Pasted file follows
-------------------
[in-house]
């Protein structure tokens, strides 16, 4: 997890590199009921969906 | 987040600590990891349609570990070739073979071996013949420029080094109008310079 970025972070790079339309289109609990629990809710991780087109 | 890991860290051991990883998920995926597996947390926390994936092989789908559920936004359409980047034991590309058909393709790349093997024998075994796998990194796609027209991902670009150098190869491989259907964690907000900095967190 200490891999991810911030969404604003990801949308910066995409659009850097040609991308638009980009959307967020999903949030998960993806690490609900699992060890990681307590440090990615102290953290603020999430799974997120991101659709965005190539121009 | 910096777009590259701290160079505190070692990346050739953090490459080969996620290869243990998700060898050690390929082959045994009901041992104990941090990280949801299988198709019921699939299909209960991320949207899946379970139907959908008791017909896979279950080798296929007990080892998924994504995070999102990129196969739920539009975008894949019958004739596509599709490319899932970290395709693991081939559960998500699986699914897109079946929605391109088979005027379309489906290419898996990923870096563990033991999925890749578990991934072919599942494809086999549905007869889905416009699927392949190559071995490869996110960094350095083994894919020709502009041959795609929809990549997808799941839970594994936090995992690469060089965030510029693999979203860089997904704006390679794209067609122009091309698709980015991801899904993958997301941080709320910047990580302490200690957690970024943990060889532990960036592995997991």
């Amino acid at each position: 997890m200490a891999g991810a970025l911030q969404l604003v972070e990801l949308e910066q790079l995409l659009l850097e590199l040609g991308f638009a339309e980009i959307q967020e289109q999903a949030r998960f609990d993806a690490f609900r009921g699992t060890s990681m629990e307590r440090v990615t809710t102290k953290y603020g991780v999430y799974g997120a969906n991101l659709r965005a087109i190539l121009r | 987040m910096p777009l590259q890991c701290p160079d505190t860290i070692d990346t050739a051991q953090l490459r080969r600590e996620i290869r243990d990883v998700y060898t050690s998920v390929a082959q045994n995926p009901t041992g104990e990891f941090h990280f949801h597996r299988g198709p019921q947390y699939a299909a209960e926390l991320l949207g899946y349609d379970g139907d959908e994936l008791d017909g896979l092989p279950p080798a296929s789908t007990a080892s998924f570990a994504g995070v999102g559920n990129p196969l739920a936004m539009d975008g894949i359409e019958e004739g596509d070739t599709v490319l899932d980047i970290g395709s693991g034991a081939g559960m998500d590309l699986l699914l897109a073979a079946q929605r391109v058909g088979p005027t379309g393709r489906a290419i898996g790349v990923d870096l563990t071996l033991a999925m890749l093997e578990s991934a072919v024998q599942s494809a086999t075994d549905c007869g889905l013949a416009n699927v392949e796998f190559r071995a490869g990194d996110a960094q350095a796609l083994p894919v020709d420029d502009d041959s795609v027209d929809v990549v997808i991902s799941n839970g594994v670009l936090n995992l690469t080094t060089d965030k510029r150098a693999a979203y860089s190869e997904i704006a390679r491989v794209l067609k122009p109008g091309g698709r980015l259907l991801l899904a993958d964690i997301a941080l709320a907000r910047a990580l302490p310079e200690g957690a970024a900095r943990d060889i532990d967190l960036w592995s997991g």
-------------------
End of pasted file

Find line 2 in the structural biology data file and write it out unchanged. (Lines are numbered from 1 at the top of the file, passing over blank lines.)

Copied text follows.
């Protein structure tokens, strides 16, 4: 997890590199009921969906 | 987040600590990891349609570990070739073979071996013949420029080094109008310079 970025972070790079339309289109609990629990809710991780087109 | 890991860290051991990883998920995926597996947390926390994936092989789908559920936004359409980047034991590309058909393709790349093997024998075994796998990194796609027209991902670009150098190869491989259907964690907000900095967190 200490891999991810911030969404604003990801949308910066995409659009850097040609991308638009980009959307967020999903949030998960993806690490609900699992060890990681307590440090990615102290953290603020999430799974997120991101659709965005190539121009 | 910096777009590259701290160079505190070692990346050739953090490459080969996620290869243990998700060898050690390929082959045994009901041992104990941090990280949801299988198709019921699939299909209960991320949207899946379970139907959908008791017909896979279950080798296929007990080892998924994504995070999102990129196969739920539009975008894949019958004739596509599709490319899932970290395709693991081939559960998500699986699914897109079946929605391109088979005027379309489906290419898996990923870096563990033991999925890749578990991934072919599942494809086999549905007869889905416009699927392949190559071995490869996110960094350095083994894919020709502009041959795609929809990549997808799941839970594994936090995992690469060089965030510029693999979203860089997904704006390679794209067609122009091309698709980015991801899904993958997301941080709320910047990580302490200690957690970024943990060889532990960036592995997991």